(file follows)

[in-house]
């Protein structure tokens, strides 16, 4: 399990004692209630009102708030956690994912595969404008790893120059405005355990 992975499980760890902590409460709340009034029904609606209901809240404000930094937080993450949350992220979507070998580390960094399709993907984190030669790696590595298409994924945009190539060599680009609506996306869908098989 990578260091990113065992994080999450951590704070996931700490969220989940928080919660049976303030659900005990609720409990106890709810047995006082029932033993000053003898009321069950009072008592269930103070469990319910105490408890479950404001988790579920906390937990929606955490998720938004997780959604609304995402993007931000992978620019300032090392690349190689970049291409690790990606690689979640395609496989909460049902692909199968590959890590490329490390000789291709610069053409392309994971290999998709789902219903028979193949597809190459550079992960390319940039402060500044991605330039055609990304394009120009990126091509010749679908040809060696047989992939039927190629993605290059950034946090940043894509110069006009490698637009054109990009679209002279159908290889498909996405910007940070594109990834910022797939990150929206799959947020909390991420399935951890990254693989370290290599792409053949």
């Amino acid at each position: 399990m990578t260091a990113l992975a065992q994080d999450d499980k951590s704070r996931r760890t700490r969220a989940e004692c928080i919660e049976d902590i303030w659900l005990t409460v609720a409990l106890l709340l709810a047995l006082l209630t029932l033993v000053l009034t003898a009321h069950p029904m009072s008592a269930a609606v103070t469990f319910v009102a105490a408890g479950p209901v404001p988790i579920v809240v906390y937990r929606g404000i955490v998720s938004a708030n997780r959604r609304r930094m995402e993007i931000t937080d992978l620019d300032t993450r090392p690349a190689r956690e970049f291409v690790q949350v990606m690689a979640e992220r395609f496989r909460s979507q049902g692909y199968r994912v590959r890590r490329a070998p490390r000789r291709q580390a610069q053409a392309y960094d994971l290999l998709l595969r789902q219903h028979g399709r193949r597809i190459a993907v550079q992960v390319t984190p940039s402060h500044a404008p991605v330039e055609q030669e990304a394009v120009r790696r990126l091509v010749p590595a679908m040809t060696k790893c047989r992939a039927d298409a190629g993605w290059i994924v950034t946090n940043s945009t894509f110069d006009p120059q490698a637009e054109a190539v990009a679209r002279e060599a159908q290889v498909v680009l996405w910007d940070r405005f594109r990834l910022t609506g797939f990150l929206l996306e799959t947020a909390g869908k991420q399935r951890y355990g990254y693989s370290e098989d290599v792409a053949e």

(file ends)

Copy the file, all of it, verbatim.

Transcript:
[in-house]
């Protein structure tokens, strides 16, 4: 399990004692209630009102708030956690994912595969404008790893120059405005355990 992975499980760890902590409460709340009034029904609606209901809240404000930094937080993450949350992220979507070998580390960094399709993907984190030669790696590595298409994924945009190539060599680009609506996306869908098989 990578260091990113065992994080999450951590704070996931700490969220989940928080919660049976303030659900005990609720409990106890709810047995006082029932033993000053003898009321069950009072008592269930103070469990319910105490408890479950404001988790579920906390937990929606955490998720938004997780959604609304995402993007931000992978620019300032090392690349190689970049291409690790990606690689979640395609496989909460049902692909199968590959890590490329490390000789291709610069053409392309994971290999998709789902219903028979193949597809190459550079992960390319940039402060500044991605330039055609990304394009120009990126091509010749679908040809060696047989992939039927190629993605290059950034946090940043894509110069006009490698637009054109990009679209002279159908290889498909996405910007940070594109990834910022797939990150929206799959947020909390991420399935951890990254693989370290290599792409053949």
């Amino acid at each position: 399990m990578t260091a990113l992975a065992q994080d999450d499980k951590s704070r996931r760890t700490r969220a989940e004692c928080i919660e049976d902590i303030w659900l005990t409460v609720a409990l106890l709340l709810a047995l006082l209630t029932l033993v000053l009034t003898a009321h069950p029904m009072s008592a269930a609606v103070t469990f319910v009102a105490a408890g479950p209901v404001p988790i579920v809240v906390y937990r929606g404000i955490v998720s938004a708030n997780r959604r609304r930094m995402e993007i931000t937080d992978l620019d300032t993450r090392p690349a190689r956690e970049f291409v690790q949350v990606m690689a979640e992220r395609f496989r909460s979507q049902g692909y199968r994912v590959r890590r490329a070998p490390r000789r291709q580390a610069q053409a392309y960094d994971l290999l998709l595969r789902q219903h028979g399709r193949r597809i190459a993907v550079q992960v390319t984190p940039s402060h500044a404008p991605v330039e055609q030669e990304a394009v120009r790696r990126l091509v010749p590595a679908m040809t060696k790893c047989r992939a039927d298409a190629g993605w290059i994924v950034t946090n940043s945009t894509f110069d006009p120059q490698a637009e054109a190539v990009a679209r002279e060599a159908q290889v498909v680009l996405w910007d940070r405005f594109r990834l910022t609506g797939f990150l929206l996306e799959t947020a909390g869908k991420q399935r951890y355990g990254y693989s370290e098989d290599v792409a053949e």